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Re: Company Firewall's IP Address
From: Bill Hamel <billh () bugs hamel net>
Date: Wed, 13 Nov 2002 19:49:28 -0500 (EST)

Hi Ed,

I believe in the original post, the poster was concerned that the IP
address of their firewall showed up in a pop-up using a browser, and how
to keep that from happening. This would suggest outbound port 80 activity,
maybe SSL. I am assuming this is the external address of the firewall.

All I am saying is that the external ip address of a firewall will
always be known by whomever or whatever you are connecting to. if the machine
this user is conecting to, out on the internet,
is showing their internal RFC1597 IP address IMHO that is impossible since
private IP space doesn't route.

As far as port 25 goes, inbound connections on 25 TCP typically go to an
SMTP server, hopefully on a DMZ. I think what you are saying is that
outbound SMTP traffic will show in the email header the internal IP
address of the original sending client. Which is true with stateful
inspection or less firewalls. but most application proxy level firewalls
will remove this information (if configured correctly).

Some mail (SMTP) servers need to be on the trusted network for technical
reasons (Yuk!), in which case a firewall that utilizes it's own mail
servers is the best bet because not one bit from the internet ever
directly gets to the SMTP server.

Jeesh, I hope I didn't cloud the issue :)


On Wed, 13 Nov 2002, Edward N Schofield wrote:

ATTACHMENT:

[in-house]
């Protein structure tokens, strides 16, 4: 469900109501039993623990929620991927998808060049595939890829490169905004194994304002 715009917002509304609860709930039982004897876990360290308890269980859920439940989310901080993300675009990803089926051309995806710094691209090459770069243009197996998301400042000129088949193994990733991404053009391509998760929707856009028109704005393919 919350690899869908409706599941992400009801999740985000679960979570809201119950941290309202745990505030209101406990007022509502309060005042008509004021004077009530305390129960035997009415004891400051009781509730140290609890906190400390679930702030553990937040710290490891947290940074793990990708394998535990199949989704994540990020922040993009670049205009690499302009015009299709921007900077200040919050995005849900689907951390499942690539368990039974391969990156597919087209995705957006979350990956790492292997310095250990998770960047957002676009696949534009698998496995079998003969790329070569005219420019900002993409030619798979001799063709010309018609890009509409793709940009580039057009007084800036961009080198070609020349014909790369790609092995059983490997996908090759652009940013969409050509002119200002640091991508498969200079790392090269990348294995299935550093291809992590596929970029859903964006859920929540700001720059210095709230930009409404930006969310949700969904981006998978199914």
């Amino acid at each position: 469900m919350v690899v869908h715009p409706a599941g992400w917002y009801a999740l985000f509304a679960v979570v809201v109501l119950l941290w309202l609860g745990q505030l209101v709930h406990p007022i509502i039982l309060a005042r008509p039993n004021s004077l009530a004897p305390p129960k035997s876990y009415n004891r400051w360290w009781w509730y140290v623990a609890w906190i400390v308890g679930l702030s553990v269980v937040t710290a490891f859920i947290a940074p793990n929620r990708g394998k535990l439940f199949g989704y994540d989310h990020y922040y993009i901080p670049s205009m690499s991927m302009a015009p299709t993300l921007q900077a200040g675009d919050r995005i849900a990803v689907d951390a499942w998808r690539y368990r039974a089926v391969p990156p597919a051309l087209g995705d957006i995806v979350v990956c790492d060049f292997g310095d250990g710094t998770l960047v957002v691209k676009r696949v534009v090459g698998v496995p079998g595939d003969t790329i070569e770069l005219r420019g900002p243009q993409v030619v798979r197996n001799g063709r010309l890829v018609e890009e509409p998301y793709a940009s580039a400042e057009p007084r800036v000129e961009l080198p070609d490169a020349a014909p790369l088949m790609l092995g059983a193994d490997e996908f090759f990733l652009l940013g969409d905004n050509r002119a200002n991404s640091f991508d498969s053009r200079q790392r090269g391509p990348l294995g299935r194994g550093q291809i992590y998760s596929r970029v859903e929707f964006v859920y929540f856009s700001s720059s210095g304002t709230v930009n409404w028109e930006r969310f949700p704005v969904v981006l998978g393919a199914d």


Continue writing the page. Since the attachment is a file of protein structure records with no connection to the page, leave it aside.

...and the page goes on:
Unless someone knew nothing about firewall configuration, the trusted
interface should only be addressable by the firewall, assuming that
Network address translation(NAT) algorithms in the firewall or by an
external gateway router are being used. If NAT is being used, even
knowing the trusted interface address would not bypass the firewall. It
would be difficult to imagine anyone setting up a firewall to directly
accept the trusted interface address from the untrusted side of the
firewall (or else why have a firewall?)   Passing through email messages
just means the firewall is being told to not filter messages coming in
for email services (TCP port 25 ( a logical port), if my holey memory
recalls correctly). A stateful packet inspection firewall such as
Checkpoint checks the characteristics of the packet to ensure it only
gets the services for email, in this case. The message then goes to the
email client, and the reply is returned from the email client's address,
not the firewall. Most organizations pass outgoing messages through the
firewall without checking the services. It is developing security
practice to have the firewall permit only the services you let into your
organization's network to exit the network. (i.e. if you permit only
HTTP (TCP Port 80) or email (TCP Port25) to enter your network, only
permit these services to exit.) This hinders someone using a code
exploit to generate FTP services packets. (Port 23), as an example.
This is a tough sell, but at least one consultant demonstrated that ,
given an exploitable code vulnerability, it is possible to generate file
transfers of desired files without granting access to these services
through the firewall. That went through this list last fall. If you
contact me off-list, I can supply the name, but I think it would be
contrary to Mike's guidelines to give someone a free plug.

Hope it helps.

Bill Hamel wrote:

Unless I am missing something in the question, no matter what you do,
what/whoever you connect to through a firewall will always know the IP
address of the the trusted interface of the firewall.


On Wed, 13 Nov 2002, Meritt James wrote:

"an" IP Address - not necessarily the originating individual.  There are
a LOT of ways around that.


Leonard.Ong () nokia com wrote:

There is nothing new about finding your IP Address and display it on the web page.

James W. Meritt CISSP, CISA
Booz | Allen | Hamilton
phone: (410) 684-6566

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